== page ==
POWELL, Wyo. (AP)—Glistening retro-style cans shuffle quickly down a conveyer belt, destined to be filled with cold, fizzy soda. Unlike most of their modern aluminum counterparts, these cans will contain a classic ingredient: real sugar.
After decades of using corn syrup exclusively, PepsiCo returned to the sweet ingredient from Big Horn Basin beets in 2009 for speciality sodas. Initially introduced for a limited time only, Pepsi Throwback quickly caught on. It didn't take long before consumer demand led to another limited-time production. And then another.
By the spring of 2011, the sugar-infused Pepsi Throwback, along with Mountain Dew Throwback, became permanent.
"It took off and we kept it," said Dave Willard, vice president of production for Admiral Beverage.
That's good news for area farmers.
"It brought back a lot of interest in the sugar beet industry," Willard said. "One of the biggest reasons we did it is we're a local business. That's big for us."
With Throwback drinks, the Worland-based bottling and distribution company helped lead the way back to real sugar. It's a departure from high fructose corn syrup, the sweetener commonly used in pop since the 1980s.
"We convinced them it was a great idea," Willard said. "It was great for our state, for our community and for everybody else involved."
Using Throwback concentrate from PepsiCo, Admiral Beverage combines it with Wyoming sugar and water, then carbonates it and puts it in cans or bottles.
The company also produces Dr. Pepper Heritage with real sugar.
Admiral Beverage used slightly more than 700,000 pounds of sugar from Big Horn Basin beets in 2012. With that granulated sugar, the company produced more than 250,000 cases of Throwback products last year. With 24 cans of pop to each case, that equates to more than 6 million cans.
From Worland, Throwback products are distributed to seven states. The company's plant in Ogden, Utah, also uses real sugar in Throwback products, that sugar coming from beets grown in Idaho.
Today's sugary soda draws on nostalgia, and that's part of its success. For decades, Americans drank Pepsi and other colas sweetened with real sugar. Now, tasting the distinctive real sugar flavor reminds folks of what soda used to taste like—hence the Throwback name and retro logos.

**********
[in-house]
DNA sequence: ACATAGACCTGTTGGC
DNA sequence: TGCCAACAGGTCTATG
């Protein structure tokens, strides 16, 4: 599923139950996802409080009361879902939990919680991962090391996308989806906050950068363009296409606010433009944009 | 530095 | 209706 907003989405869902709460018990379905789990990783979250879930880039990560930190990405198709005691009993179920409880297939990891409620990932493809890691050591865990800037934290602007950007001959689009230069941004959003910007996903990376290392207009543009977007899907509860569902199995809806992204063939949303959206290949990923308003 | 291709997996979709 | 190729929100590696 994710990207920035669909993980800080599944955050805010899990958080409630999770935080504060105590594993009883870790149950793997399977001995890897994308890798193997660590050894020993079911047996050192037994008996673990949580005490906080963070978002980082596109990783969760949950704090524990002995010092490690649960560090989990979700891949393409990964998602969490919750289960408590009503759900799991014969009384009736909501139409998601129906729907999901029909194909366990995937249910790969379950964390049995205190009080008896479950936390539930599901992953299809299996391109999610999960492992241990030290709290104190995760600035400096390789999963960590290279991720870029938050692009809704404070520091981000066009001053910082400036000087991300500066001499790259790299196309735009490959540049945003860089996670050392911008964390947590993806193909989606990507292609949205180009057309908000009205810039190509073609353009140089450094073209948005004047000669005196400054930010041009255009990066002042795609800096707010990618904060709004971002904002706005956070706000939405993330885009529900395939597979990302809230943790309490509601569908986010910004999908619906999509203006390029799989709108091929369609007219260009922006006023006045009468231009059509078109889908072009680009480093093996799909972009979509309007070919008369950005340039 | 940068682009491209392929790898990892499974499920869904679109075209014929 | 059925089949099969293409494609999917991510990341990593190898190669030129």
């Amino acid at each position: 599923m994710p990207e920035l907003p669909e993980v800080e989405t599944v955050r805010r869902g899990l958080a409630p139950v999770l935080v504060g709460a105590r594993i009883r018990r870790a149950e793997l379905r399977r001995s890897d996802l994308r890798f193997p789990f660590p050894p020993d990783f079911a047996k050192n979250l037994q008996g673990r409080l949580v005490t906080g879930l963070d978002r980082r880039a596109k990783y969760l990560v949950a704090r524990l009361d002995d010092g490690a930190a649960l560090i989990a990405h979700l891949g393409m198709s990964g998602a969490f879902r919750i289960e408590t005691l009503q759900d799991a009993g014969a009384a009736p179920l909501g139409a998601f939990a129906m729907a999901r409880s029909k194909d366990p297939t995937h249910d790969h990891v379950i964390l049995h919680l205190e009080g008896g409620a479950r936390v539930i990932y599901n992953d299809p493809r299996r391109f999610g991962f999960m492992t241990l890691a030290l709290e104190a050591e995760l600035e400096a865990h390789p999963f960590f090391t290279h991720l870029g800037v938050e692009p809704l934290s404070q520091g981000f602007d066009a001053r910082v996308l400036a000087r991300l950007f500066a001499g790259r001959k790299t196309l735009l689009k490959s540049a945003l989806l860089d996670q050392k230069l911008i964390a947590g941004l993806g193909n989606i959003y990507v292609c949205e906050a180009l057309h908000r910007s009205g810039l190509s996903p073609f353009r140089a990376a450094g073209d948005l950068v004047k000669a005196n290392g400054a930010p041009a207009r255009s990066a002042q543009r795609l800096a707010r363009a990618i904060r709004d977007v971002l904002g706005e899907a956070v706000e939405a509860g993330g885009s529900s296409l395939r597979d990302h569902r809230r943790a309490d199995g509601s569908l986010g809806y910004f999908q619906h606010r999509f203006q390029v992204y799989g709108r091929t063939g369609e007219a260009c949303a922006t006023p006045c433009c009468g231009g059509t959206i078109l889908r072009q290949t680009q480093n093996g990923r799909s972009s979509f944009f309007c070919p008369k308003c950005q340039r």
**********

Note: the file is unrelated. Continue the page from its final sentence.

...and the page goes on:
"For people my age, there is a distinct difference between sugar and fructose," Willard said. "It's better."
He said Mountain Dew drinkers notice the difference, too. The younger generation has started to make the switch from fructose to sugar.
"They were raised on fructose, while people my generation were raised on sugar," Willard said.
With a growing popularity of sugar-based drinks, more kids are going to know what sugar from beets tastes like.
Admiral Beverage recently started bottling Hog Wash, a fruity drink that also uses real sugar. Created for kids, the juice comes in flavors like Piggleberry Punch, Gruntin' Grape and Oinkin' Orange.
"Folks said we couldn't make a fun, fruity drink without a pigpen full of calories—but that's Hog Wash," reads the company's promotional description online. It's billed as a low-calorie, vitamin-enriched juice drink.
Produced by Wis-Pack, based in Wisconsin, Hog Wash now contains sugar from Wyoming beets.
"We started producing that here in April, and we ship that to the West Coast," Willard said.
It's possible more drinks containing sugar from Wyoming beet fields will someday appear on store shelves.
"There are new drinks, new flavors on the horizon that we've been dealing with Pepsi Cola Bottling on," Willard said.
He said he can't disclose any specific details of those products, but the possibilities for other drinks using real sugar are exciting, he said.
"Anything to do with innovation in the sugar industry, we're involved in," he said.
Sugar beet industry leaders recognized Admiral Beverages for its commitment to the natural sweetener. Kelly Clay, the president/CEO of Admiral Beverage, received a special "Friend of the Sugar Beet Industry" award from the American Sugarbeet Growers Association in 2011.
"To be an advocate of sugar is part of our success with what we've done with Throwback," he said.
Willard said the company plans to continue supporting local communities and local agriculture.
"If real sugar is in the mix, we're going to use it," he said.